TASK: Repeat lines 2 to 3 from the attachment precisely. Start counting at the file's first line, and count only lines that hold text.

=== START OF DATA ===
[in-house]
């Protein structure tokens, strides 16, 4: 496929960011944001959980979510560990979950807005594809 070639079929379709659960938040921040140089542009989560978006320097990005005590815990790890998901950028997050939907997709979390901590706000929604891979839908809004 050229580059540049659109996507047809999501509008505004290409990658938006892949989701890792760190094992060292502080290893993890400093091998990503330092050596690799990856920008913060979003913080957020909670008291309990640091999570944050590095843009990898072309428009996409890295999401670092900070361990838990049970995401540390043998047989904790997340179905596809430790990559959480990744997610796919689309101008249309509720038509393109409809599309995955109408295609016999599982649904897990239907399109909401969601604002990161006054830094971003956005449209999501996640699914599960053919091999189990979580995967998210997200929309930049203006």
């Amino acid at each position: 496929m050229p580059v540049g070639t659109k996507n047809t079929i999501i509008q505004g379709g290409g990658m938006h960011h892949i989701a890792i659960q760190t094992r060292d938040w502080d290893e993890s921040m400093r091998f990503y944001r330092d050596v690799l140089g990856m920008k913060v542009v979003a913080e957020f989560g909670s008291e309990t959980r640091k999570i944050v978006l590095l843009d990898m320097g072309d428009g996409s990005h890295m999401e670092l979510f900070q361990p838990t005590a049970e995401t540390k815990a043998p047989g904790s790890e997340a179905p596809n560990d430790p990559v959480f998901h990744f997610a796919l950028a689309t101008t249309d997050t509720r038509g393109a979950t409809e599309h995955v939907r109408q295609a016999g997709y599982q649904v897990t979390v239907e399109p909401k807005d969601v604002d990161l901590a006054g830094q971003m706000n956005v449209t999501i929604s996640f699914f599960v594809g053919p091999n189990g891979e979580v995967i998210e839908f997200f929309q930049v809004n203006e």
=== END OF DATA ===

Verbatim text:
């Protein structure tokens, strides 16, 4: 496929960011944001959980979510560990979950807005594809 070639079929379709659960938040921040140089542009989560978006320097990005005590815990790890998901950028997050939907997709979390901590706000929604891979839908809004 050229580059540049659109996507047809999501509008505004290409990658938006892949989701890792760190094992060292502080290893993890400093091998990503330092050596690799990856920008913060979003913080957020909670008291309990640091999570944050590095843009990898072309428009996409890295999401670092900070361990838990049970995401540390043998047989904790997340179905596809430790990559959480990744997610796919689309101008249309509720038509393109409809599309995955109408295609016999599982649904897990239907399109909401969601604002990161006054830094971003956005449209999501996640699914599960053919091999189990979580995967998210997200929309930049203006």
């Amino acid at each position: 496929m050229p580059v540049g070639t659109k996507n047809t079929i999501i509008q505004g379709g290409g990658m938006h960011h892949i989701a890792i659960q760190t094992r060292d938040w502080d290893e993890s921040m400093r091998f990503y944001r330092d050596v690799l140089g990856m920008k913060v542009v979003a913080e957020f989560g909670s008291e309990t959980r640091k999570i944050v978006l590095l843009d990898m320097g072309d428009g996409s990005h890295m999401e670092l979510f900070q361990p838990t005590a049970e995401t540390k815990a043998p047989g904790s790890e997340a179905p596809n560990d430790p990559v959480f998901h990744f997610a796919l950028a689309t101008t249309d997050t509720r038509g393109a979950t409809e599309h995955v939907r109408q295609a016999g997709y599982q649904v897990t979390v239907e399109p909401k807005d969601v604002d990161l901590a006054g830094q971003m706000n956005v449209t999501i929604s996640f699914f599960v594809g053919p091999n189990g891979e979580v995967i998210e839908f997200f929309q930049v809004n203006e």